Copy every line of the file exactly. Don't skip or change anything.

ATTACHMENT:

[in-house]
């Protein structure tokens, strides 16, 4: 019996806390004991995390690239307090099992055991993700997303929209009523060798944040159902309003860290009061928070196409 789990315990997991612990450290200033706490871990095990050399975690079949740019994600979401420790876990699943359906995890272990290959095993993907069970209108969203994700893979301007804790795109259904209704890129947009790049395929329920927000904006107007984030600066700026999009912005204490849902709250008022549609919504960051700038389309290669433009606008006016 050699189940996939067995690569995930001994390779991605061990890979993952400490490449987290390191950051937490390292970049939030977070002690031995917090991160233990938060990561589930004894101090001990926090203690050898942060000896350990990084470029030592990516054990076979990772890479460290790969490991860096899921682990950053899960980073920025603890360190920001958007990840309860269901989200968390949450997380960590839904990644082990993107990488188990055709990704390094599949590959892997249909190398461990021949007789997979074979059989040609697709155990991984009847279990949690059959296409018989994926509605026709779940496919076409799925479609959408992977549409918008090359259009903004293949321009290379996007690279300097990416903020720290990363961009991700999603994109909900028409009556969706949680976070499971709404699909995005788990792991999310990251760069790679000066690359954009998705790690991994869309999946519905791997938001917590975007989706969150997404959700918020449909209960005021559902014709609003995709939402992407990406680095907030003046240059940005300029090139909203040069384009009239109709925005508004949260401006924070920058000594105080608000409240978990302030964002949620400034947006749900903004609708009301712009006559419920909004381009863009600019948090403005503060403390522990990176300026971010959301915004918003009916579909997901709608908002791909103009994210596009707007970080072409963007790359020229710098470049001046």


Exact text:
[in-house]
């Protein structure tokens, strides 16, 4: 019996806390004991995390690239307090099992055991993700997303929209009523060798944040159902309003860290009061928070196409 789990315990997991612990450290200033706490871990095990050399975690079949740019994600979401420790876990699943359906995890272990290959095993993907069970209108969203994700893979301007804790795109259904209704890129947009790049395929329920927000904006107007984030600066700026999009912005204490849902709250008022549609919504960051700038389309290669433009606008006016 050699189940996939067995690569995930001994390779991605061990890979993952400490490449987290390191950051937490390292970049939030977070002690031995917090991160233990938060990561589930004894101090001990926090203690050898942060000896350990990084470029030592990516054990076979990772890479460290790969490991860096899921682990950053899960980073920025603890360190920001958007990840309860269901989200968390949450997380960590839904990644082990993107990488188990055709990704390094599949590959892997249909190398461990021949007789997979074979059989040609697709155990991984009847279990949690059959296409018989994926509605026709779940496919076409799925479609959408992977549409918008090359259009903004293949321009290379996007690279300097990416903020720290990363961009991700999603994109909900028409009556969706949680976070499971709404699909995005788990792991999310990251760069790679000066690359954009998705790690991994869309999946519905791997938001917590975007989706969150997404959700918020449909209960005021559902014709609003995709939402992407990406680095907030003046240059940005300029090139909203040069384009009239109709925005508004949260401006924070920058000594105080608000409240978990302030964002949620400034947006749900903004609708009301712009006559419920909004381009863009600019948090403005503060403390522990990176300026971010959301915004918003009916579909997901709608908002791909103009994210596009707007970080072409963007790359020229710098470049001046």